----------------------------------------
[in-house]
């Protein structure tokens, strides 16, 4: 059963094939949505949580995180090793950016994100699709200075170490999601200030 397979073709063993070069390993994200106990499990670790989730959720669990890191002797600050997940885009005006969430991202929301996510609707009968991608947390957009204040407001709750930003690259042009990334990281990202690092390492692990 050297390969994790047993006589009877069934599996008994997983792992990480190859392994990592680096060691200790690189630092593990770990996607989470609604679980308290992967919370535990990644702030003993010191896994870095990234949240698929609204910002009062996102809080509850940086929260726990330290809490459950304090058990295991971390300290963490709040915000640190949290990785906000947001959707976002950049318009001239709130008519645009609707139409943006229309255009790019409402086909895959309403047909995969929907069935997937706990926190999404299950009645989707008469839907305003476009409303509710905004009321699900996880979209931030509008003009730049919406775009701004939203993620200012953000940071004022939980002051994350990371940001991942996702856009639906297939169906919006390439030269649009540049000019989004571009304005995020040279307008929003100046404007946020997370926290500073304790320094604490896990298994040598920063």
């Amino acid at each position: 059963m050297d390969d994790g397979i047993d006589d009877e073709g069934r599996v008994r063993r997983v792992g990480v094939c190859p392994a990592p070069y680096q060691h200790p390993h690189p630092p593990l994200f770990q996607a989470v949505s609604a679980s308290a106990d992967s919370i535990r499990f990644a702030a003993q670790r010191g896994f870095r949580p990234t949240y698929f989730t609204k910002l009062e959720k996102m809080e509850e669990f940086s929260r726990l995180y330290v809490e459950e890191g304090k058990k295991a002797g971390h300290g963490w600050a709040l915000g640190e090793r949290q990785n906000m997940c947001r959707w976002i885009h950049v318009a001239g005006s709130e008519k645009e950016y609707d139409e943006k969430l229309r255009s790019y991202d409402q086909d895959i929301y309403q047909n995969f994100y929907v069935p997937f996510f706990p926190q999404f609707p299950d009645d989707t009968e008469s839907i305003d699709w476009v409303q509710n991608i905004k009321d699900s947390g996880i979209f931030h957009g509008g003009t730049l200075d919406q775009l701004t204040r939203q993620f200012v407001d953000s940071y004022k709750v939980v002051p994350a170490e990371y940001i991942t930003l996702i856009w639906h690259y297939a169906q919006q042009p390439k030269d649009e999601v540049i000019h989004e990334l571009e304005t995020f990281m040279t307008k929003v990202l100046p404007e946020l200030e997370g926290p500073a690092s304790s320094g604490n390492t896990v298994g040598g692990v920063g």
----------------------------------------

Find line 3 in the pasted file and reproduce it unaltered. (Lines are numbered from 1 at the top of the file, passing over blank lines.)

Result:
């Amino acid at each position: 059963m050297d390969d994790g397979i047993d006589d009877e073709g069934r599996v008994r063993r997983v792992g990480v094939c190859p392994a990592p070069y680096q060691h200790p390993h690189p630092p593990l994200f770990q996607a989470v949505s609604a679980s308290a106990d992967s919370i535990r499990f990644a702030a003993q670790r010191g896994f870095r949580p990234t949240y698929f989730t609204k910002l009062e959720k996102m809080e509850e669990f940086s929260r726990l995180y330290v809490e459950e890191g304090k058990k295991a002797g971390h300290g963490w600050a709040l915000g640190e090793r949290q990785n906000m997940c947001r959707w976002i885009h950049v318009a001239g005006s709130e008519k645009e950016y609707d139409e943006k969430l229309r255009s790019y991202d409402q086909d895959i929301y309403q047909n995969f994100y929907v069935p997937f996510f706990p926190q999404f609707p299950d009645d989707t009968e008469s839907i305003d699709w476009v409303q509710n991608i905004k009321d699900s947390g996880i979209f931030h957009g509008g003009t730049l200075d919406q775009l701004t204040r939203q993620f200012v407001d953000s940071y004022k709750v939980v002051p994350a170490e990371y940001i991942t930003l996702i856009w639906h690259y297939a169906q919006q042009p390439k030269d649009e999601v540049i000019h989004e990334l571009e304005t995020f990281m040279t307008k929003v990202l100046p404007e946020l200030e997370g926290p500073a690092s304790s320094g604490n390492t896990v298994g040598g692990v920063g």